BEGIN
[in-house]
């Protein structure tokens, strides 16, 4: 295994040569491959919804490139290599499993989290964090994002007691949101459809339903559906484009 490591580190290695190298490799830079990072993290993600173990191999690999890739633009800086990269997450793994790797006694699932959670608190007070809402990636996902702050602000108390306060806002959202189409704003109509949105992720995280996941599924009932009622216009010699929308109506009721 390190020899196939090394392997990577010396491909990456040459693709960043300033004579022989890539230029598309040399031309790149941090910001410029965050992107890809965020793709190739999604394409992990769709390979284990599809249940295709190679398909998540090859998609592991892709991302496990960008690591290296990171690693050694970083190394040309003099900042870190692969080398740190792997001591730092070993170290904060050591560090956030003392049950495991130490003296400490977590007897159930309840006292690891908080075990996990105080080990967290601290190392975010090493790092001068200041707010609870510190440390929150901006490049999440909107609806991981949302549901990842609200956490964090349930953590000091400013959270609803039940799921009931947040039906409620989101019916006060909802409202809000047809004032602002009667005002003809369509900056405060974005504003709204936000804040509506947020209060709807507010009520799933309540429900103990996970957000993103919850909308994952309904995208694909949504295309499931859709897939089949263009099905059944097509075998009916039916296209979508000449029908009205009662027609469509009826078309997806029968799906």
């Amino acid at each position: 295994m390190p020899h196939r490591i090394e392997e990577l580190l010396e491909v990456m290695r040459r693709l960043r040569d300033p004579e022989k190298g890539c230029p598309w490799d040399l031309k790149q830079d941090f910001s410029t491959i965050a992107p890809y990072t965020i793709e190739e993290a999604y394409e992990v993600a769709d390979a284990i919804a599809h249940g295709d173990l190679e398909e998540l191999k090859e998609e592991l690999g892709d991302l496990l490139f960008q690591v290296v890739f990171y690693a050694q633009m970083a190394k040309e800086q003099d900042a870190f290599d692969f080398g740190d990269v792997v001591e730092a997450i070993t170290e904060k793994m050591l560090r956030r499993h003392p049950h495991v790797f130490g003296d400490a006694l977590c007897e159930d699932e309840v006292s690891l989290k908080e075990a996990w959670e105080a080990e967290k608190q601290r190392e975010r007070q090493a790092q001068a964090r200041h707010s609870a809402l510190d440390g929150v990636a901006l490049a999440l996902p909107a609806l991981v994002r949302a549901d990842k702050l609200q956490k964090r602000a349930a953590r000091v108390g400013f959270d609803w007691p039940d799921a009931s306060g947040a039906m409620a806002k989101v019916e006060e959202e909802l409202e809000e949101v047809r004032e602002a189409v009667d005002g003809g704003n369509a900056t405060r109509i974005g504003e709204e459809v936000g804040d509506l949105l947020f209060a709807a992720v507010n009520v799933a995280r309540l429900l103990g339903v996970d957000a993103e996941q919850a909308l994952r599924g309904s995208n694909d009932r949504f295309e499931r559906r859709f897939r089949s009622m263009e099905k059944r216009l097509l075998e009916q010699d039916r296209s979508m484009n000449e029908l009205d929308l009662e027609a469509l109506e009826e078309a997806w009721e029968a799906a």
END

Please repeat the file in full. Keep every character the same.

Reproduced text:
[in-house]
């Protein structure tokens, strides 16, 4: 295994040569491959919804490139290599499993989290964090994002007691949101459809339903559906484009 490591580190290695190298490799830079990072993290993600173990191999690999890739633009800086990269997450793994790797006694699932959670608190007070809402990636996902702050602000108390306060806002959202189409704003109509949105992720995280996941599924009932009622216009010699929308109506009721 390190020899196939090394392997990577010396491909990456040459693709960043300033004579022989890539230029598309040399031309790149941090910001410029965050992107890809965020793709190739999604394409992990769709390979284990599809249940295709190679398909998540090859998609592991892709991302496990960008690591290296990171690693050694970083190394040309003099900042870190692969080398740190792997001591730092070993170290904060050591560090956030003392049950495991130490003296400490977590007897159930309840006292690891908080075990996990105080080990967290601290190392975010090493790092001068200041707010609870510190440390929150901006490049999440909107609806991981949302549901990842609200956490964090349930953590000091400013959270609803039940799921009931947040039906409620989101019916006060909802409202809000047809004032602002009667005002003809369509900056405060974005504003709204936000804040509506947020209060709807507010009520799933309540429900103990996970957000993103919850909308994952309904995208694909949504295309499931859709897939089949263009099905059944097509075998009916039916296209979508000449029908009205009662027609469509009826078309997806029968799906």
């Amino acid at each position: 295994m390190p020899h196939r490591i090394e392997e990577l580190l010396e491909v990456m290695r040459r693709l960043r040569d300033p004579e022989k190298g890539c230029p598309w490799d040399l031309k790149q830079d941090f910001s410029t491959i965050a992107p890809y990072t965020i793709e190739e993290a999604y394409e992990v993600a769709d390979a284990i919804a599809h249940g295709d173990l190679e398909e998540l191999k090859e998609e592991l690999g892709d991302l496990l490139f960008q690591v290296v890739f990171y690693a050694q633009m970083a190394k040309e800086q003099d900042a870190f290599d692969f080398g740190d990269v792997v001591e730092a997450i070993t170290e904060k793994m050591l560090r956030r499993h003392p049950h495991v790797f130490g003296d400490a006694l977590c007897e159930d699932e309840v006292s690891l989290k908080e075990a996990w959670e105080a080990e967290k608190q601290r190392e975010r007070q090493a790092q001068a964090r200041h707010s609870a809402l510190d440390g929150v990636a901006l490049a999440l996902p909107a609806l991981v994002r949302a549901d990842k702050l609200q956490k964090r602000a349930a953590r000091v108390g400013f959270d609803w007691p039940d799921a009931s306060g947040a039906m409620a806002k989101v019916e006060e959202e909802l409202e809000e949101v047809r004032e602002a189409v009667d005002g003809g704003n369509a900056t405060r109509i974005g504003e709204e459809v936000g804040d509506l949105l947020f209060a709807a992720v507010n009520v799933a995280r309540l429900l103990g339903v996970d957000a993103e996941q919850a909308l994952r599924g309904s995208n694909d009932r949504f295309e499931r559906r859709f897939r089949s009622m263009e099905k059944r216009l097509l075998e009916q010699d039916r296209s979508m484009n000449e029908l009205d929308l009662e027609a469509l109506e009826e078309a997806w009721e029968a799906a």